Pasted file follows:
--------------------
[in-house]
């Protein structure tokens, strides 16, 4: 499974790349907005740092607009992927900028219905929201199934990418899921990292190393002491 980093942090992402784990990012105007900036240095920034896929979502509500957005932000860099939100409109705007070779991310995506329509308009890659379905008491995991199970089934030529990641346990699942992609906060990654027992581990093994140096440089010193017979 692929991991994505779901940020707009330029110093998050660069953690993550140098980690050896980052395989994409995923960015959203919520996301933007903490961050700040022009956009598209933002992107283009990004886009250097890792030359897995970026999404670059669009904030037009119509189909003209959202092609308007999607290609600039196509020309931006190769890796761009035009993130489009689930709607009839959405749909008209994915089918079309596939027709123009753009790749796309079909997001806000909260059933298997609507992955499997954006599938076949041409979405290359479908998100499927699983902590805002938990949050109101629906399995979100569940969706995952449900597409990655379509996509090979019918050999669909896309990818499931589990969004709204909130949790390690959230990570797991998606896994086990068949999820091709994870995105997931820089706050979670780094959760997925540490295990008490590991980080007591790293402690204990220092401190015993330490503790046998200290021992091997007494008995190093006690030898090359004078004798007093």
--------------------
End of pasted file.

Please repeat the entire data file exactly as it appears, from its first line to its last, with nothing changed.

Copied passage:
[in-house]
């Protein structure tokens, strides 16, 4: 499974790349907005740092607009992927900028219905929201199934990418899921990292190393002491 980093942090992402784990990012105007900036240095920034896929979502509500957005932000860099939100409109705007070779991310995506329509308009890659379905008491995991199970089934030529990641346990699942992609906060990654027992581990093994140096440089010193017979 692929991991994505779901940020707009330029110093998050660069953690993550140098980690050896980052395989994409995923960015959203919520996301933007903490961050700040022009956009598209933002992107283009990004886009250097890792030359897995970026999404670059669009904030037009119509189909003209959202092609308007999607290609600039196509020309931006190769890796761009035009993130489009689930709607009839959405749909008209994915089918079309596939027709123009753009790749796309079909997001806000909260059933298997609507992955499997954006599938076949041409979405290359479908998100499927699983902590805002938990949050109101629906399995979100569940969706995952449900597409990655379509996509090979019918050999669909896309990818499931589990969004709204909130949790390690959230990570797991998606896994086990068949999820091709994870995105997931820089706050979670780094959760997925540490295990008490590991980080007591790293402690204990220092401190015993330490503790046998200290021992091997007494008995190093006690030898090359004078004798007093």